Alibaba is continuing its push to enter the U.S. market.
This week, the Chinese e-commerce giant announced new features aimed at wooing more small-to-medium-sized businesses (SMBs) to use its platform — especially those in the B-to-B space. The features included a payments program that gave clients more flexible payment terms so they could space out paying for goods for up to 60 days, a new freight shipping option for bulk orders as well as a series of live-streamed trade shows.
These are all incremental additions to Alibaba’s overall U.S. program, but show the company trying to zero in on SMBs now.
It’s not alone. Facebook opened up its new Shops program, allowing businesses to sell items directly through the social network and Instagram and Google offered $340 million in ad credits to SMBs. Shopify too has unveiled a bunch of new features aimed at smaller merchants, including balance sheet handling solutions and new fulfillment capabilities.
The mandate is clear: more people are shopping online and smaller businesses are the ones that have yet to fully take the plunge. Amazon’s recent earnings showcase just how big online growth is; sales sprung up 26% in the first quarter of this year. The current war is about wooing more before-analog businesses onto a platform to facilitate digital sales.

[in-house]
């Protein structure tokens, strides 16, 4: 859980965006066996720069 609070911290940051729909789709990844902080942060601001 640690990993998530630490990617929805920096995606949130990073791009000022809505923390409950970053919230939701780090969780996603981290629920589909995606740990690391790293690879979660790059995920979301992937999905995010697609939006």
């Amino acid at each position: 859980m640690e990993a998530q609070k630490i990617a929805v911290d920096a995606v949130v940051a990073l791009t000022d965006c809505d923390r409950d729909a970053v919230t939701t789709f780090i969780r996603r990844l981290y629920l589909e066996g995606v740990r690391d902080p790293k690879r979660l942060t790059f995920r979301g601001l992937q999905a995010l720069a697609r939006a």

Alibaba has spent nearly a year trying to make its case to U.S. businesses. Last July, the company put on a nationwide tour to highlight its B-to-B platform. Then, some businesses were unsure about whether Alibaba’s program was right for them, but many seemed worried about growth of Amazon dominance. At the time, Google and Amazon combined controlled about one-third of the United States’s B-to-B sales.
A year ago, focusing on smaller businesses in the B-to-B space likely seemed like a way to get a foot in the door that isn’t directly competing with Amazon’s consumer-facing platform. Amazon’s Business program, while less publicized than its marketplace counterpart, was estimated to bring in $16 billion in revenue in 2019, up from $10 billion the year before. The global pandemic, however, accelerated Alibaba’s opportunity. “SMBs represent a huge part of the economy,” said Andrew Lipsman, principal analyst at eMarketer. “Many of them are not fully digital.”
Now many of these companies are in a state of panic. With most stores and facilities closed, every business is realizing the need to have at least some of their programs online. “It’s a totally new reality,” said Lipsman. Thus, all of the big platforms “are making their play.”
For Alibaba, it’s a difficult sell. While a leader in Asia, it’s still relatively known in the U.S. The strategy now is to create programs that make it easier financially to make the digital transition — as well as make the point that it’s not Amazon. “Many brands or manufacturers have resisted Amazon now feel like their backs are against the wall,” said Lipsman.
Now, he went on, is a moment when platforms are “trying to reach [SMBs] when they may be more receptive to adopt new channels.”